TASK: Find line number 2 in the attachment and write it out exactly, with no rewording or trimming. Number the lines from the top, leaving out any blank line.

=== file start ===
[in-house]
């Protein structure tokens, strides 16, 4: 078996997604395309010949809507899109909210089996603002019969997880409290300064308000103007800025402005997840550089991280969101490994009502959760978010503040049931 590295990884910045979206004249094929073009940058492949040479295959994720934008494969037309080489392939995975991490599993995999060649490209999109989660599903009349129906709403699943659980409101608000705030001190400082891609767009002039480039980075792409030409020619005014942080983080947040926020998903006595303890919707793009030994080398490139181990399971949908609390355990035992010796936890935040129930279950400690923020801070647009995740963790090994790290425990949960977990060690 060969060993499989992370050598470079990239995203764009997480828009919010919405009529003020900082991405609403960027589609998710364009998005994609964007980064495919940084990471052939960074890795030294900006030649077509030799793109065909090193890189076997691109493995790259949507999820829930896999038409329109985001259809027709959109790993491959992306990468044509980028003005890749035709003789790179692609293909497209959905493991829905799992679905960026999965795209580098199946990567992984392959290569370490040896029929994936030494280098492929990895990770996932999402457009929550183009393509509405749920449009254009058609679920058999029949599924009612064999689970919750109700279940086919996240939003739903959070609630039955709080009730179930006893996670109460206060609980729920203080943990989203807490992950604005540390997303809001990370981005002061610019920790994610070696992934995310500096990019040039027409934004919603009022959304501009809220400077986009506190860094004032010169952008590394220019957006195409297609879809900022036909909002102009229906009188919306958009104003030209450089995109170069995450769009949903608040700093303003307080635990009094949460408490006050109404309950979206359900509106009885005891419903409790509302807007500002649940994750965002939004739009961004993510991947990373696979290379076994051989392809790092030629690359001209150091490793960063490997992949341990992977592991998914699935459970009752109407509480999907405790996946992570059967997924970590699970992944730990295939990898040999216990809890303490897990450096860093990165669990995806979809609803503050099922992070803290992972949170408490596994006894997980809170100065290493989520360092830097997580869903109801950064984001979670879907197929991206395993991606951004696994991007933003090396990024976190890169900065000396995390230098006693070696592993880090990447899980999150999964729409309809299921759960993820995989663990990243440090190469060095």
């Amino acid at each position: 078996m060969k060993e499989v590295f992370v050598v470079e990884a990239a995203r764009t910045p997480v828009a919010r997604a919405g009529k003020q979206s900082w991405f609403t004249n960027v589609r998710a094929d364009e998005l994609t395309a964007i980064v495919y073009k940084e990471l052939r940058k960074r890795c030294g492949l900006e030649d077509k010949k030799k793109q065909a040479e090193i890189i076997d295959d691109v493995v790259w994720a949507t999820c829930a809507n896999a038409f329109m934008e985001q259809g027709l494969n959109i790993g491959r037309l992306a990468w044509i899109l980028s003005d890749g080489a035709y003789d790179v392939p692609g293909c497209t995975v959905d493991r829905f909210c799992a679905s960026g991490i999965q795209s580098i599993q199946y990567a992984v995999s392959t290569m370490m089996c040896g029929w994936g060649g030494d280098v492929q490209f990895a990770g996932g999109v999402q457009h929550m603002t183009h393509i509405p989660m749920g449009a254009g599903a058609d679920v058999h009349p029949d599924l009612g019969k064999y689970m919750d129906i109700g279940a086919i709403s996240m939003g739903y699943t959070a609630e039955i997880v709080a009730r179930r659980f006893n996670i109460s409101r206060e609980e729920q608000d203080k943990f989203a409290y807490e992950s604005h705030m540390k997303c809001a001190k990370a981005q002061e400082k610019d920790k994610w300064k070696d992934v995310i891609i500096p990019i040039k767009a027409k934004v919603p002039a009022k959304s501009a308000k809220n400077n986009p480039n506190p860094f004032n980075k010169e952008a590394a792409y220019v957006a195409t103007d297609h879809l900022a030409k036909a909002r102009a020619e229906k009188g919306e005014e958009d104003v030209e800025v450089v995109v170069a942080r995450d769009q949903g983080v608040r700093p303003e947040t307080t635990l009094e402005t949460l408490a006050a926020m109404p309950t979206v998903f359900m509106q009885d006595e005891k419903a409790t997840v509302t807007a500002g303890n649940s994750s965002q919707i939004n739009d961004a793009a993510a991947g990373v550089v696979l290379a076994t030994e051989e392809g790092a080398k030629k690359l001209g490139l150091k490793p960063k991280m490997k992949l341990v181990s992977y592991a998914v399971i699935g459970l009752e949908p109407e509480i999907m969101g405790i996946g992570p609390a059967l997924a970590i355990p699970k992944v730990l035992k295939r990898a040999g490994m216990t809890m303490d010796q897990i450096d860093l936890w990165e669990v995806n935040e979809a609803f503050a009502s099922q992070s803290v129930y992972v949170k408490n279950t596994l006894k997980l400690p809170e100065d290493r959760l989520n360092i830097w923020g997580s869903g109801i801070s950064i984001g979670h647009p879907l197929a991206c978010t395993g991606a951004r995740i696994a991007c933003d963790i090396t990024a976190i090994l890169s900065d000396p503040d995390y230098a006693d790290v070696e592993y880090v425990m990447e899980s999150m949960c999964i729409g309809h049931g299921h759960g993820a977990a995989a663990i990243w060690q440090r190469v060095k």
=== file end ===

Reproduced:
């Protein structure tokens, strides 16, 4: 078996997604395309010949809507899109909210089996603002019969997880409290300064308000103007800025402005997840550089991280969101490994009502959760978010503040049931 590295990884910045979206004249094929073009940058492949040479295959994720934008494969037309080489392939995975991490599993995999060649490209999109989660599903009349129906709403699943659980409101608000705030001190400082891609767009002039480039980075792409030409020619005014942080983080947040926020998903006595303890919707793009030994080398490139181990399971949908609390355990035992010796936890935040129930279950400690923020801070647009995740963790090994790290425990949960977990060690 060969060993499989992370050598470079990239995203764009997480828009919010919405009529003020900082991405609403960027589609998710364009998005994609964007980064495919940084990471052939960074890795030294900006030649077509030799793109065909090193890189076997691109493995790259949507999820829930896999038409329109985001259809027709959109790993491959992306990468044509980028003005890749035709003789790179692609293909497209959905493991829905799992679905960026999965795209580098199946990567992984392959290569370490040896029929994936030494280098492929990895990770996932999402457009929550183009393509509405749920449009254009058609679920058999029949599924009612064999689970919750109700279940086919996240939003739903959070609630039955709080009730179930006893996670109460206060609980729920203080943990989203807490992950604005540390997303809001990370981005002061610019920790994610070696992934995310500096990019040039027409934004919603009022959304501009809220400077986009506190860094004032010169952008590394220019957006195409297609879809900022036909909002102009229906009188919306958009104003030209450089995109170069995450769009949903608040700093303003307080635990009094949460408490006050109404309950979206359900509106009885005891419903409790509302807007500002649940994750965002939004739009961004993510991947990373696979290379076994051989392809790092030629690359001209150091490793960063490997992949341990992977592991998914699935459970009752109407509480999907405790996946992570059967997924970590699970992944730990295939990898040999216990809890303490897990450096860093990165669990995806979809609803503050099922992070803290992972949170408490596994006894997980809170100065290493989520360092830097997580869903109801950064984001979670879907197929991206395993991606951004696994991007933003090396990024976190890169900065000396995390230098006693070696592993880090990447899980999150999964729409309809299921759960993820995989663990990243440090190469060095």